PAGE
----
Today’s headline “Downtown faces more closings” is an example of why the community might do better without the paper.
Let’s dissect the story.
Two Cannery tenants (Go Home and Ashley & Hillary) are leaving for their stores in Centerville. Net loss, maybe 10 part time, slightly above minimum wage jobs.
Citilites is changing formats and losing 4 server positions- and the chef is out.
The Dayton Women’s Club may close after 90 years of being an organization that excludes half the population.
Bill Rain got a great job in Tampa with the DeBartolo (note correct spelling here) Corporation.
- First- the Cannery isn’t located in “Downtown” according to the “Downtown Dayton Partnership”- so it doesn’t count.
- Second- when restaurants are subsidized by landlords, sooner or later, they fail. Kitty’s, Thomato’s, Mediterra, Olivias- case closed. Note, there are still fine dining establishments in the Oregon District (which is Downtown).
- Third- The Women’s Club never changed with the times.
And as to Bill Rain- who also got skewered on the front page of the business section “ if Bill ever got front page stories for his successes, maybe he wouldn’t have been the lone ranger downtown for so long. The Dayton Daily News still hasn’t told the public that they have bought one of the NCR buildings on S. Main and are “bailing out” of “Downtown” as well. Their building is right next to Bill’s last project “ the Schwind building, and the uncertainty of their plans make it hard for a developer to move forward on a project when the city is discussing consolidating the block for a different development.
That aside- this site is supposed to be about big ideas– so here is what needs to happen (or at least what could have stopped these things from happening).
- End in parking in front of the Cannery. If anyone thinks E. Third Street really needs 6 lanes- they are nuts. If the City had changed the parking on both sides of E. Third Street around the Cannery to end in parking, they would have doubled the number of available meters for shoppers. Cost- minimal- impact for retail- priceless.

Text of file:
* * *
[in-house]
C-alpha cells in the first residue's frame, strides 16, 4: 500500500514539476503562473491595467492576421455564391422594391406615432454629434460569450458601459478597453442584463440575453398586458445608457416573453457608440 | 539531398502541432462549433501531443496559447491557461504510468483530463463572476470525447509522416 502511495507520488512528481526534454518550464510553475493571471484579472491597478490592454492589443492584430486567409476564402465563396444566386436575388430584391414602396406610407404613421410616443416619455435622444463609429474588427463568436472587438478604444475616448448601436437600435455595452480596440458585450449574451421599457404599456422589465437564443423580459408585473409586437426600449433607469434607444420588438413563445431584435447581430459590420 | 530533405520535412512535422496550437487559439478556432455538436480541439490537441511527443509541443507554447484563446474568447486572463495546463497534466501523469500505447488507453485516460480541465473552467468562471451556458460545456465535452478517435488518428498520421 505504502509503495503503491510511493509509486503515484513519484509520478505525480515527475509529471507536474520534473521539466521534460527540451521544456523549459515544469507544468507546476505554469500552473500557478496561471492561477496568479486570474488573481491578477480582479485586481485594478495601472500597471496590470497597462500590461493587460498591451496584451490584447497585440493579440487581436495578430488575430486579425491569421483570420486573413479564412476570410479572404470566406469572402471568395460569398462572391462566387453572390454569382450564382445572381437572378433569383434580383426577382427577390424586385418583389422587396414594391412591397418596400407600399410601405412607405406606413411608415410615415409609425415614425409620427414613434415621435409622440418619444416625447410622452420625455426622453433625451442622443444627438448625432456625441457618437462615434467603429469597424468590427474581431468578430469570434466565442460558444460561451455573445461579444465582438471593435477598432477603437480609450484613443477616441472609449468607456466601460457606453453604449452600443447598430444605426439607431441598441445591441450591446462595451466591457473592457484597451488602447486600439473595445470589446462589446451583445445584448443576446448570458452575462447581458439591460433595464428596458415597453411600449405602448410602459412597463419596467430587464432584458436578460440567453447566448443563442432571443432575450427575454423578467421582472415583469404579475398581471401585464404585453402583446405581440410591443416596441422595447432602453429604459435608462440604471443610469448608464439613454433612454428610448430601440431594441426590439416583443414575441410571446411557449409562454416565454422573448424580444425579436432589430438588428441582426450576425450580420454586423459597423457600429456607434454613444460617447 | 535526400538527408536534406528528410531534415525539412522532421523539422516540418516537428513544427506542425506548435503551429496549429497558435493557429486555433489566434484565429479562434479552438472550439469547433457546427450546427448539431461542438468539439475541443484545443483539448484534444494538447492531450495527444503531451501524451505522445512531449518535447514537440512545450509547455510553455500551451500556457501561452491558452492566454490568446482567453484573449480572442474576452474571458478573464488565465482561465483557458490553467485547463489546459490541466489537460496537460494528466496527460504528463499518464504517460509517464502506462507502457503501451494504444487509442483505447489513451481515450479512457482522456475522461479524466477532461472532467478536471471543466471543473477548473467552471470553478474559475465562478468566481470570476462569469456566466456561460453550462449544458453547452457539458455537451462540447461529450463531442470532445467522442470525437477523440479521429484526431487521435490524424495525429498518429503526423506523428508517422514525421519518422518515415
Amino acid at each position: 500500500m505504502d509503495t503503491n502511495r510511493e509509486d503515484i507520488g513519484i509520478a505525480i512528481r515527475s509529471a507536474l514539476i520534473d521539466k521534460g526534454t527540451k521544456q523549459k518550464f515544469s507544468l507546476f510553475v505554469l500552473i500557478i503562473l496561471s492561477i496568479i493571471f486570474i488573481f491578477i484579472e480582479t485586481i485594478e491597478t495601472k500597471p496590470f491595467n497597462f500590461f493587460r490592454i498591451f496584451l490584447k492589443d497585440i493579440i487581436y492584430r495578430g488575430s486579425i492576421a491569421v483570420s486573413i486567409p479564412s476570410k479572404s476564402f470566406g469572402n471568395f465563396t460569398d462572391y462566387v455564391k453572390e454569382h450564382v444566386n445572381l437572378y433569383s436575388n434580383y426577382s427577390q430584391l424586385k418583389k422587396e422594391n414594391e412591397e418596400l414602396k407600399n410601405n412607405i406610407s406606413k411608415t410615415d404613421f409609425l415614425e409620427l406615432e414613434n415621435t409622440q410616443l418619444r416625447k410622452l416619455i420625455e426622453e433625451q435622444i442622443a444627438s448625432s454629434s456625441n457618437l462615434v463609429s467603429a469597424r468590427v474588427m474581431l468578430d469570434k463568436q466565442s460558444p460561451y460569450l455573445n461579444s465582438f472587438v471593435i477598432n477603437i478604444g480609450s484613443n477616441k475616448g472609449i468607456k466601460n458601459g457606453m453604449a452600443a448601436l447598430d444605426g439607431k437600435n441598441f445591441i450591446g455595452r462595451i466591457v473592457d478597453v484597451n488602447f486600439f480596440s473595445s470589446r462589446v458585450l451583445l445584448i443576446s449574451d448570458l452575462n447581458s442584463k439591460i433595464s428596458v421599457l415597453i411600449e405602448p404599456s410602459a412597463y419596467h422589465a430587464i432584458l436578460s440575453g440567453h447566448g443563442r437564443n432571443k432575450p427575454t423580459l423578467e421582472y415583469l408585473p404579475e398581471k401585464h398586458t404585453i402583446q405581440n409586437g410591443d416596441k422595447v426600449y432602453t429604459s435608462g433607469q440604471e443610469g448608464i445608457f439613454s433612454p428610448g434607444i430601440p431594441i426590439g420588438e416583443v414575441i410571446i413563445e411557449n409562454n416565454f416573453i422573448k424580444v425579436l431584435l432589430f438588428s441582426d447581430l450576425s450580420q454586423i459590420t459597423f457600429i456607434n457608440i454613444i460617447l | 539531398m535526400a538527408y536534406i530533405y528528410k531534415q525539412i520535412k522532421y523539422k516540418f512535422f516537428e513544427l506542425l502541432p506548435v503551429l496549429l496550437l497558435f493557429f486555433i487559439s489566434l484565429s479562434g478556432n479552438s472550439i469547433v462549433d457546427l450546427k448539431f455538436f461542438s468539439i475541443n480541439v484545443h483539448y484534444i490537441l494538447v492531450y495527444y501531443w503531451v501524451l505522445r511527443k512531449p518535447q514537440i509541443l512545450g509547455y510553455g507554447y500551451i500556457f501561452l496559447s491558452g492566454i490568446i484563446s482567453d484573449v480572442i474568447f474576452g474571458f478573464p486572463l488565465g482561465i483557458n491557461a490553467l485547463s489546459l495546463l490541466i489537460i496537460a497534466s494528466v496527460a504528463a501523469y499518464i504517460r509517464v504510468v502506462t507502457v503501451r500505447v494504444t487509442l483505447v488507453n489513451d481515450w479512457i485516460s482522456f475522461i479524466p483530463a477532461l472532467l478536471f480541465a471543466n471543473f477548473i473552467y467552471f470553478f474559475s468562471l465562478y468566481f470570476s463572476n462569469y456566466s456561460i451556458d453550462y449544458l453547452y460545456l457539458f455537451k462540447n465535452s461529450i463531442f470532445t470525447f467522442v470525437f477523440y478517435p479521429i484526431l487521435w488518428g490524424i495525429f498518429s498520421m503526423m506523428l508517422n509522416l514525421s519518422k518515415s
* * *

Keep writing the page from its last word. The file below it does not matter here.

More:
- Worked with Montgomery Paper to allow a surface parking lot at the East end of the Cannery for shoppers and visitors to residents. The developers personalities got in the way of doing this reasonably- and the City leadership should have stepped in.
- Told HUD that they need to get with the times. HUD stopped the Cannery from having commercial office space on the 2nd floor of the Cannery- which would have generated critical day-time traffic for the retail- and actually helped balance parking needs. HUD was also part of the problem on the Schwind project. HUD restrictions are almost as problematic for forward thinking developers as our City zoning and State building codes.
- Eliminate the Downtown Dayton Partnership and its overpaid staff. Economic development has to be consolidated and coordinated in one place at no less than the County level. Charging additional property taxes to pay bureaucrats isn’t how to make downtown more attractive.
- Redefine the boundaries of “Downtown” to include the Historic District and ring neighborhoods (Oregon, McPherson Town, St. Annes Hill, South Park, Wright Dunbar, Lower Dayton View, Fairgrounds). This would also include NCR, UD, Miami Valley Hospital, 5/3rd Field, The Cannery, the Dayton Art Institute, Grandview Hospital. The microscopic and myopic idea of downtown needs to be blown up.
Last but not least, everyone needs to read the Letter to the Editor in the same issue by Elizabeth Wardle-“ suggesting the region has too many “cities” and we should consolidate like Louisville KY. Amen!
Stop looking at the city as an iceberg and start looking at the region as water- how things flow within the region is much more important than what floats to the top. If we want to strengthen our position it’s going to require new thinking, new, brave leadership and everyone working together. It’s called teamwork and it’s just given lip service around here.
One national retail store in the Dayton Mall closing has more economic impact than this entire slew of”bad news” for Dayton in the paper- but would never get front page coverage. Was it the end of our region when Wolohans Lumber or Furrow closed their doors? No. But each had a much larger effect on the area in terms of vacant real estate, job losses etc. by an order of magnitude larger than what was covered in these articles.
If you agree with what is said here- I highly recommend you write a letter to the editor of the Dayton Daily News, email@example.com and tell them what you think.
What do you think?